I want to follow-up on yesterday’s (multi-part) post about synchronous document editing on the Web by pointing to this post at Om Malik’s Broadband Blog. He wonders if the writing world is really ready for all of these web-based writing tools–particularly given some users’ (himself included) discomfort with writing in a browser. I must admit I can sort of relate (Shameful Little Secret: While writing online isn’t so much of a problem for me, I still have trouble reading on a computer screen. Sometimes. . .I even print articles/webpages/etc. Ahhhh, it feels so good to get that off my chest )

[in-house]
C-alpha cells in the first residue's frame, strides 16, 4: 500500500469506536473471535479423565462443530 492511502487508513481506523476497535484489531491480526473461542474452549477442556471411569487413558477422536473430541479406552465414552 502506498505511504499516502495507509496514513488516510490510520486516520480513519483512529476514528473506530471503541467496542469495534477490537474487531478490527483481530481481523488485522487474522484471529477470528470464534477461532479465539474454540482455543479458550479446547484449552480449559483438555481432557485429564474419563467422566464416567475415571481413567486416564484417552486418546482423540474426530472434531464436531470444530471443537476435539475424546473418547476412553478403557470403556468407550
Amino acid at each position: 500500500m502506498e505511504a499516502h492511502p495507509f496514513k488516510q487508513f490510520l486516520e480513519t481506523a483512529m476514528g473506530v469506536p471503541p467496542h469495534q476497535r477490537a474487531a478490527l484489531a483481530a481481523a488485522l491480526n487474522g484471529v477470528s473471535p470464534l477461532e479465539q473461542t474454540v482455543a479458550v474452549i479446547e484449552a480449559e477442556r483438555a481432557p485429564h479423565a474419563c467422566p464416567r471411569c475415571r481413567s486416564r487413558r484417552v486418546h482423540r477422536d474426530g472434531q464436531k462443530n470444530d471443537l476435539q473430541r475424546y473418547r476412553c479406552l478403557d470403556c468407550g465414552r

On the other hand, in the world of higher education we (generally) answer to a higher power: the 18-22 year-old. And I’ve heard from these young adults that they think writing in the wiki-ed/collaborative/socially-networked world is pretty darn cool. And really, it isn’t surprising that this kind of writing would be more comfortable for those who’ve grown up online.
Another point: as a commenter on Malik’s blog notes, these tools aren’t really about personal writing (and personal comfort) but about group writing and collaboration and the powerful synergy that can come out of this kind of activity. We may be more comfotable writing our documents off-line in Word, but offline we can’t acheive the kind of collaborative dynamic that Writely, Synchroedit, and others are aiming to give us